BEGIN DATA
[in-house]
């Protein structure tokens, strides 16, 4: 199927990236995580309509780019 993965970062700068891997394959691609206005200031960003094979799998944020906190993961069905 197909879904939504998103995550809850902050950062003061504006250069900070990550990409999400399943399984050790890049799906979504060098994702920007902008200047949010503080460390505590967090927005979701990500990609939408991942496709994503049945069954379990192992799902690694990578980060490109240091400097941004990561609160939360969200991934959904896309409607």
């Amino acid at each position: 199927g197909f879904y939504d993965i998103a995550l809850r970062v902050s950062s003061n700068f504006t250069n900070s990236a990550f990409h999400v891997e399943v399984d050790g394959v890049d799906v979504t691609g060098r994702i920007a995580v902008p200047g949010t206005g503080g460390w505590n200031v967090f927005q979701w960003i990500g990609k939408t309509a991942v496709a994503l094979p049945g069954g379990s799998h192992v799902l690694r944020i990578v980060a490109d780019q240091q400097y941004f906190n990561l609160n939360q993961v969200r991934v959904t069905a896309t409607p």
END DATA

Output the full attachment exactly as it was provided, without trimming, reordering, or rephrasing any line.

[in-house]
């Protein structure tokens, strides 16, 4: 199927990236995580309509780019 993965970062700068891997394959691609206005200031960003094979799998944020906190993961069905 197909879904939504998103995550809850902050950062003061504006250069900070990550990409999400399943399984050790890049799906979504060098994702920007902008200047949010503080460390505590967090927005979701990500990609939408991942496709994503049945069954379990192992799902690694990578980060490109240091400097941004990561609160939360969200991934959904896309409607």
């Amino acid at each position: 199927g197909f879904y939504d993965i998103a995550l809850r970062v902050s950062s003061n700068f504006t250069n900070s990236a990550f990409h999400v891997e399943v399984d050790g394959v890049d799906v979504t691609g060098r994702i920007a995580v902008p200047g949010t206005g503080g460390w505590n200031v967090f927005q979701w960003i990500g990609k939408t309509a991942v496709a994503l094979p049945g069954g379990s799998h192992v799902l690694r944020i990578v980060a490109d780019q240091q400097y941004f906190n990561l609160n939360q993961v969200r991934v959904t069905a896309t409607p």